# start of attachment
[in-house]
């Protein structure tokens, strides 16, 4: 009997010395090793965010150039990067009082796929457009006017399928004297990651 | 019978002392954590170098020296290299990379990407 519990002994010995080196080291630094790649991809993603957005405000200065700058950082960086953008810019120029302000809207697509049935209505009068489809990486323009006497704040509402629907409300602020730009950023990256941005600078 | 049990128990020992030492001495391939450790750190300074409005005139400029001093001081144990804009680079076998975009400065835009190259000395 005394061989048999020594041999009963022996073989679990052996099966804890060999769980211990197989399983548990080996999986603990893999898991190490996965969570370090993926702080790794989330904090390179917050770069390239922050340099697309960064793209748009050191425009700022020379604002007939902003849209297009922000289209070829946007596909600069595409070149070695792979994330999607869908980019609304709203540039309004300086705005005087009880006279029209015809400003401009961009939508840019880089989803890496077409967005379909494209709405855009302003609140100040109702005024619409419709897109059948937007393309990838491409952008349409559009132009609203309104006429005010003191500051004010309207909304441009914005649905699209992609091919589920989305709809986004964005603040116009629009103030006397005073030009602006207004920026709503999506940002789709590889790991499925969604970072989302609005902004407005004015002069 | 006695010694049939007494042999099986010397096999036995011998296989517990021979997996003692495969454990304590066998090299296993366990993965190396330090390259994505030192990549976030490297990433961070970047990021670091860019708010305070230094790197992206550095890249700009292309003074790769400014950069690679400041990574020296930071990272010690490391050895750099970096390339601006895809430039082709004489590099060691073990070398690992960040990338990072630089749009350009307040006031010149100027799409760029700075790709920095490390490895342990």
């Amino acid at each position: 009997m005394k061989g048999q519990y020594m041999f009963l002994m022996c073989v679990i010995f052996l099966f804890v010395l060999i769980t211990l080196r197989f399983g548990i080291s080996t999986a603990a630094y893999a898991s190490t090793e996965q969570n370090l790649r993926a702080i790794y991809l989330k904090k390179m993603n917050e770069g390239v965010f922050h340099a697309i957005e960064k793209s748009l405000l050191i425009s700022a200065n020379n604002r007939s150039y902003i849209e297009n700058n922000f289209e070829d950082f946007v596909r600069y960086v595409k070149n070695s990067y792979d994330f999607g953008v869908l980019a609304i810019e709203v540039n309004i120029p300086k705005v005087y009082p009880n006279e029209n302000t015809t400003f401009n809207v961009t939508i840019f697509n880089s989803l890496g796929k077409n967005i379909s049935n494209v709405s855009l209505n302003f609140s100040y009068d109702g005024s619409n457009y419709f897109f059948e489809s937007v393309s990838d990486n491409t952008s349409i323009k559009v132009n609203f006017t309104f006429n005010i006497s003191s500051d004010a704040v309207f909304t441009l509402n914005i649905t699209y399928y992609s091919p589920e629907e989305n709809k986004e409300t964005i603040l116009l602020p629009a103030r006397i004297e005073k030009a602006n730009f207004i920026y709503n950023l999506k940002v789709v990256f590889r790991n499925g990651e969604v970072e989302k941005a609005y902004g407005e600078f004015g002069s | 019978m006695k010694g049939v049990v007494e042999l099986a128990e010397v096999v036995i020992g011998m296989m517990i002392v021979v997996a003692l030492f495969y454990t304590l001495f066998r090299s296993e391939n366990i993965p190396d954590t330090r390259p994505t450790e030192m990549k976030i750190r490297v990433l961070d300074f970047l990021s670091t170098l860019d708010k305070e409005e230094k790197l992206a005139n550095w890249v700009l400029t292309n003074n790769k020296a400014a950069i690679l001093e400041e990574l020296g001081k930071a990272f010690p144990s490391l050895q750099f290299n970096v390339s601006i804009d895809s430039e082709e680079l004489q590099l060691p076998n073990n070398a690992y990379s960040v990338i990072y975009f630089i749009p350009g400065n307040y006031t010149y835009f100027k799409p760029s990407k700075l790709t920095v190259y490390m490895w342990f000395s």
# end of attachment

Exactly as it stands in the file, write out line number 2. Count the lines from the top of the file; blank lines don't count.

């Protein structure tokens, strides 16, 4: 009997010395090793965010150039990067009082796929457009006017399928004297990651 | 019978002392954590170098020296290299990379990407 519990002994010995080196080291630094790649991809993603957005405000200065700058950082960086953008810019120029302000809207697509049935209505009068489809990486323009006497704040509402629907409300602020730009950023990256941005600078 | 049990128990020992030492001495391939450790750190300074409005005139400029001093001081144990804009680079076998975009400065835009190259000395 005394061989048999020594041999009963022996073989679990052996099966804890060999769980211990197989399983548990080996999986603990893999898991190490996965969570370090993926702080790794989330904090390179917050770069390239922050340099697309960064793209748009050191425009700022020379604002007939902003849209297009922000289209070829946007596909600069595409070149070695792979994330999607869908980019609304709203540039309004300086705005005087009880006279029209015809400003401009961009939508840019880089989803890496077409967005379909494209709405855009302003609140100040109702005024619409419709897109059948937007393309990838491409952008349409559009132009609203309104006429005010003191500051004010309207909304441009914005649905699209992609091919589920989305709809986004964005603040116009629009103030006397005073030009602006207004920026709503999506940002789709590889790991499925969604970072989302609005902004407005004015002069 | 006695010694049939007494042999099986010397096999036995011998296989517990021979997996003692495969454990304590066998090299296993366990993965190396330090390259994505030192990549976030490297990433961070970047990021670091860019708010305070230094790197992206550095890249700009292309003074790769400014950069690679400041990574020296930071990272010690490391050895750099970096390339601006895809430039082709004489590099060691073990070398690992960040990338990072630089749009350009307040006031010149100027799409760029700075790709920095490390490895342990």